It pays to be ahead of the game. For 15 years Stephen Dunn has been spreading the message about the dangers of carbon emissions and helping Northern Ireland companies reduce their carbon footprint. Now, at last, world leaders are catching up.

The UK Government has been leading the charge towards a global net zero at the COP 26 Climate Change conference this November. It has promised tough measures to ensure the UK cuts emission by at least 68% by 2030, and reaches net zero by 2050. That gives Stephen and his company, SDS Energy, even more ammunition to convince business to reduce their carbon footprint. And now he has an innovative digital solution, CarbonFIT, to make that even easier.

Since the birth of the industrial revolution humans have been releasing more and more carbon dioxide from burning fossil fuels like coal, oil, and natural gas, warming the atmosphere to worrying levels. But now, there is a clear agenda to take us in a different direction.

Stephen is already seeing a big change in the attitude of businesses in Northern Ireland, which creates about 5% of the UK’s carbon emissions. Business here currently contributes around 25% of Northern Ireland’s carbon emissions but Stephen believes that can improve dramatically over the next few years.

Stephen’s future role really began to take shape when he took a degree in Buildings Services and Renewables at the University of Ulster at Jordanstown. Leaving university, he took a job with a local consulting engineering company, focusing on energy efficiency.

It was good timing. The UK government was sending experts to Northern Ireland to train local engineers as low carbon consultants.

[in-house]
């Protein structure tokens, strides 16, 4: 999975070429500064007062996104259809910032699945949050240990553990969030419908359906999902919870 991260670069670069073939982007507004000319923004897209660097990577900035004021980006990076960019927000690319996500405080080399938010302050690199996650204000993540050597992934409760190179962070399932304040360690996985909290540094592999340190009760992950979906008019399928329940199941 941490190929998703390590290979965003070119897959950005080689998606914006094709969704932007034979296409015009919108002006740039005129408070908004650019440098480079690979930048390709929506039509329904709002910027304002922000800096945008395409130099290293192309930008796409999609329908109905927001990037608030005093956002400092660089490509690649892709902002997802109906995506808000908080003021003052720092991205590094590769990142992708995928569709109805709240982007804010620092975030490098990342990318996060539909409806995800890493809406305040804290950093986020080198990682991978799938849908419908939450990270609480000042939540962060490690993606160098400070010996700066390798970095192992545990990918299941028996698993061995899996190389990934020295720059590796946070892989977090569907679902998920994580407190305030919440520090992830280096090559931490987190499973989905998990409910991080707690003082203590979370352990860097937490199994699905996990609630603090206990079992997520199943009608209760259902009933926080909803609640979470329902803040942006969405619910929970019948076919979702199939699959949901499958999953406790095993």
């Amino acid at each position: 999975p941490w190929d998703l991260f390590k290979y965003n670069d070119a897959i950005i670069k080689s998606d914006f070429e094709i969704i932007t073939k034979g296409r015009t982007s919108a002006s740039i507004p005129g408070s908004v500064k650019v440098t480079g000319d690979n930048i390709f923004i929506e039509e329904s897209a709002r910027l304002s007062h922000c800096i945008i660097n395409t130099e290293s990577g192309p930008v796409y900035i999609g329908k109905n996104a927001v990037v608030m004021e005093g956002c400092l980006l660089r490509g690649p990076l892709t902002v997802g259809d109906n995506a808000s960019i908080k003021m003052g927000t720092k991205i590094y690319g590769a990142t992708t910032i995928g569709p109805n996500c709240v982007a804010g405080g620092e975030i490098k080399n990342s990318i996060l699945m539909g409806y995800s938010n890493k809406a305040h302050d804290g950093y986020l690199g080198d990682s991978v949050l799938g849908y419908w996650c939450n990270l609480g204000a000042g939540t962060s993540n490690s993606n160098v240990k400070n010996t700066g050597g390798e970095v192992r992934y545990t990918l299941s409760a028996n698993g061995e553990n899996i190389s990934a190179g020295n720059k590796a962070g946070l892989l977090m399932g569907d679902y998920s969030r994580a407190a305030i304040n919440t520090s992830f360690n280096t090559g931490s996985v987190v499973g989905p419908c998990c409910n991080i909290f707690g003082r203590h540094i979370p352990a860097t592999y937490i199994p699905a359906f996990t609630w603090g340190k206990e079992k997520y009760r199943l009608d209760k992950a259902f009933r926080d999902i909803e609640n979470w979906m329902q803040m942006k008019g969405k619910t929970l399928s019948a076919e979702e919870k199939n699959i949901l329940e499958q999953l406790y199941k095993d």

“I was one of the first in Northern Ireland,’ Stephen says. “We thought, ‘we can do this ourselves’ and, in 2006, I co-founded SDS Energy as a low carbon and energy efficient consultancy. We could see legislative pulleys coming into place, around areas like building control, as well as the European directives on energy efficiency.”

It was a hard sell at first but gradually companies began to see the cost benefits of energy efficiency as well as the environmental importance of reducing carbon.

“What was driving this was public sector legislation. Any public sector building being built or refurbished now had to be designed to be energy efficient and low carbon. By 2011 that had exploded into the commercial sector with various government incentive schemes coming onstream.”

As energy carbon consultants, SDS were employed by large corporates, all big energy users, to fulfil their carbon audits in order to propel them towards a net zero footprint and also save money. But, for Stephen, it wasn’t enough.

“We were producing reports which would sit on desks and not go anywhere. With everything going digital we thought it would be great if we had a digital platform on which we could upload all the data from the client. So about two years ago we came up with CarbonFIT, a spin-out from SDS.”

A science-based software solution, CarbonFIT has three main roles, as suggested by its last three letters. “The F is for scaling the company’s footprint measurement. The I is for initiating improvements and the T is for tracking the company’s progress to net zero.”